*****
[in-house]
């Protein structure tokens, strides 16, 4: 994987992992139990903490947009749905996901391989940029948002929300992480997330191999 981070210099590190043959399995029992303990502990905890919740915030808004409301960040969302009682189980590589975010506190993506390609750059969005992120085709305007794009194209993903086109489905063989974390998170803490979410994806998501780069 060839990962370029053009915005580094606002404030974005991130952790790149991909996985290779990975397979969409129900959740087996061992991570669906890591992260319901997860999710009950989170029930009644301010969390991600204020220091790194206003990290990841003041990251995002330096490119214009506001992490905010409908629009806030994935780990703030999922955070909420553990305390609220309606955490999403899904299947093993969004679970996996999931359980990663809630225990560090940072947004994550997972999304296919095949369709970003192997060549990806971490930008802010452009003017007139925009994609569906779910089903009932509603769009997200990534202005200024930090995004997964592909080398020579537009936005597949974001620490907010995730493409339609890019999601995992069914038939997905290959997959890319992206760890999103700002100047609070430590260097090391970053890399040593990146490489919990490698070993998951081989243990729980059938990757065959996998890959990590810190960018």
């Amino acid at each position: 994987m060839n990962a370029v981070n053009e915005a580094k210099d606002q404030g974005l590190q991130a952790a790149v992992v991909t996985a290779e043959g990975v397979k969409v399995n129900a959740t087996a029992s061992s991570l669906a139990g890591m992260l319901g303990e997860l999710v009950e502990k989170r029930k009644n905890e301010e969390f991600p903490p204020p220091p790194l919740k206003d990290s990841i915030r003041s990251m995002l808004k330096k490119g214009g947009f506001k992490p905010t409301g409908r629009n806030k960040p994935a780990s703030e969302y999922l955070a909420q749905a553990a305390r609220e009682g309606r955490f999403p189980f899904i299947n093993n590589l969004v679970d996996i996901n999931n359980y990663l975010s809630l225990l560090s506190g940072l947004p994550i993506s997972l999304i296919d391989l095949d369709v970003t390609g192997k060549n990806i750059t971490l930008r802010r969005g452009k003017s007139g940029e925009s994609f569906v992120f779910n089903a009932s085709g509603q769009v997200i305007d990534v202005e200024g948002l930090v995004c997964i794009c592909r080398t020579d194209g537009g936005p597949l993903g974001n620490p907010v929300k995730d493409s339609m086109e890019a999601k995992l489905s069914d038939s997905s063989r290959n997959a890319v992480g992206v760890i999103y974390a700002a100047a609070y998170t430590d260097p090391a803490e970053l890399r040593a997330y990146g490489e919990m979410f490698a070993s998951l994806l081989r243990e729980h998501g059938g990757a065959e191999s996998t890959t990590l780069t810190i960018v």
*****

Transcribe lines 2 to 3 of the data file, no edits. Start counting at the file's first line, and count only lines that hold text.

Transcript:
């Protein structure tokens, strides 16, 4: 994987992992139990903490947009749905996901391989940029948002929300992480997330191999 981070210099590190043959399995029992303990502990905890919740915030808004409301960040969302009682189980590589975010506190993506390609750059969005992120085709305007794009194209993903086109489905063989974390998170803490979410994806998501780069 060839990962370029053009915005580094606002404030974005991130952790790149991909996985290779990975397979969409129900959740087996061992991570669906890591992260319901997860999710009950989170029930009644301010969390991600204020220091790194206003990290990841003041990251995002330096490119214009506001992490905010409908629009806030994935780990703030999922955070909420553990305390609220309606955490999403899904299947093993969004679970996996999931359980990663809630225990560090940072947004994550997972999304296919095949369709970003192997060549990806971490930008802010452009003017007139925009994609569906779910089903009932509603769009997200990534202005200024930090995004997964592909080398020579537009936005597949974001620490907010995730493409339609890019999601995992069914038939997905290959997959890319992206760890999103700002100047609070430590260097090391970053890399040593990146490489919990490698070993998951081989243990729980059938990757065959996998890959990590810190960018």
């Amino acid at each position: 994987m060839n990962a370029v981070n053009e915005a580094k210099d606002q404030g974005l590190q991130a952790a790149v992992v991909t996985a290779e043959g990975v397979k969409v399995n129900a959740t087996a029992s061992s991570l669906a139990g890591m992260l319901g303990e997860l999710v009950e502990k989170r029930k009644n905890e301010e969390f991600p903490p204020p220091p790194l919740k206003d990290s990841i915030r003041s990251m995002l808004k330096k490119g214009g947009f506001k992490p905010t409301g409908r629009n806030k960040p994935a780990s703030e969302y999922l955070a909420q749905a553990a305390r609220e009682g309606r955490f999403p189980f899904i299947n093993n590589l969004v679970d996996i996901n999931n359980y990663l975010s809630l225990l560090s506190g940072l947004p994550i993506s997972l999304i296919d391989l095949d369709v970003t390609g192997k060549n990806i750059t971490l930008r802010r969005g452009k003017s007139g940029e925009s994609f569906v992120f779910n089903a009932s085709g509603q769009v997200i305007d990534v202005e200024g948002l930090v995004c997964i794009c592909r080398t020579d194209g537009g936005p597949l993903g974001n620490p907010v929300k995730d493409s339609m086109e890019a999601k995992l489905s069914d038939s997905s063989r290959n997959a890319v992480g992206v760890i999103y974390a700002a100047a609070y998170t430590d260097p090391a803490e970053l890399r040593a997330y990146g490489e919990m979410f490698a070993s998951l994806l081989r243990e729980h998501g059938g990757a065959e191999s996998t890959t990590l780069t810190i960018v």